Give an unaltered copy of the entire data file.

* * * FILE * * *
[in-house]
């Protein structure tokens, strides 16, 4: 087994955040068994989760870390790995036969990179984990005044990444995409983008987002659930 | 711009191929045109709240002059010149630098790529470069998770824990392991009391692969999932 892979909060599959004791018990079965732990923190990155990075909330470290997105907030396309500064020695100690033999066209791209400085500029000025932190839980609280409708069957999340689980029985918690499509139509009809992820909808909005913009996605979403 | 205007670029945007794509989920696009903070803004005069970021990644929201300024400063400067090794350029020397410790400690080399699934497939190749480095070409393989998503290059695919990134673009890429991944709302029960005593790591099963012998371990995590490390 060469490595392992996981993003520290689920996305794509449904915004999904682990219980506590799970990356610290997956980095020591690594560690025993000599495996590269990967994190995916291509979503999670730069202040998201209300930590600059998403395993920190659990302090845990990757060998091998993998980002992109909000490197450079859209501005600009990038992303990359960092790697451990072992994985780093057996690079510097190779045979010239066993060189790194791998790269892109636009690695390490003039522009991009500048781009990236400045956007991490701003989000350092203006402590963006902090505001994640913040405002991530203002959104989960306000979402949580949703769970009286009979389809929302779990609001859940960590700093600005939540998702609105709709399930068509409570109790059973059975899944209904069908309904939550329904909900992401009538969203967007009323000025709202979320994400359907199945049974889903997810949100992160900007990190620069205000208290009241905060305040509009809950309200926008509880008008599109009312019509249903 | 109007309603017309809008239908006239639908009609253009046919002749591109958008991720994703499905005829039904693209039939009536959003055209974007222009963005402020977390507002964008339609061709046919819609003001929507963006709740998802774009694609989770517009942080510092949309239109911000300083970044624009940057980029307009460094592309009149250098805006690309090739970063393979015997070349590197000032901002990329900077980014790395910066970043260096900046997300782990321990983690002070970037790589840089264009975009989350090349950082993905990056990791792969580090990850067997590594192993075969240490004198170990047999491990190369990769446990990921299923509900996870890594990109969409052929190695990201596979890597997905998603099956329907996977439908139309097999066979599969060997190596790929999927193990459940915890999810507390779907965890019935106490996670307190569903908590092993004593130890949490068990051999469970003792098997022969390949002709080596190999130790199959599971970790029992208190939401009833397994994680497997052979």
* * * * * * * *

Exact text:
[in-house]
């Protein structure tokens, strides 16, 4: 087994955040068994989760870390790995036969990179984990005044990444995409983008987002659930 | 711009191929045109709240002059010149630098790529470069998770824990392991009391692969999932 892979909060599959004791018990079965732990923190990155990075909330470290997105907030396309500064020695100690033999066209791209400085500029000025932190839980609280409708069957999340689980029985918690499509139509009809992820909808909005913009996605979403 | 205007670029945007794509989920696009903070803004005069970021990644929201300024400063400067090794350029020397410790400690080399699934497939190749480095070409393989998503290059695919990134673009890429991944709302029960005593790591099963012998371990995590490390 060469490595392992996981993003520290689920996305794509449904915004999904682990219980506590799970990356610290997956980095020591690594560690025993000599495996590269990967994190995916291509979503999670730069202040998201209300930590600059998403395993920190659990302090845990990757060998091998993998980002992109909000490197450079859209501005600009990038992303990359960092790697451990072992994985780093057996690079510097190779045979010239066993060189790194791998790269892109636009690695390490003039522009991009500048781009990236400045956007991490701003989000350092203006402590963006902090505001994640913040405002991530203002959104989960306000979402949580949703769970009286009979389809929302779990609001859940960590700093600005939540998702609105709709399930068509409570109790059973059975899944209904069908309904939550329904909900992401009538969203967007009323000025709202979320994400359907199945049974889903997810949100992160900007990190620069205000208290009241905060305040509009809950309200926008509880008008599109009312019509249903 | 109007309603017309809008239908006239639908009609253009046919002749591109958008991720994703499905005829039904693209039939009536959003055209974007222009963005402020977390507002964008339609061709046919819609003001929507963006709740998802774009694609989770517009942080510092949309239109911000300083970044624009940057980029307009460094592309009149250098805006690309090739970063393979015997070349590197000032901002990329900077980014790395910066970043260096900046997300782990321990983690002070970037790589840089264009975009989350090349950082993905990056990791792969580090990850067997590594192993075969240490004198170990047999491990190369990769446990990921299923509900996870890594990109969409052929190695990201596979890597997905998603099956329907996977439908139309097999066979599969060997190596790929999927193990459940915890999810507390779907965890019935106490996670307190569903908590092993004593130890949490068990051999469970003792098997022969390949002709080596190999130790199959599971970790029992208190939401009833397994994680497997052979």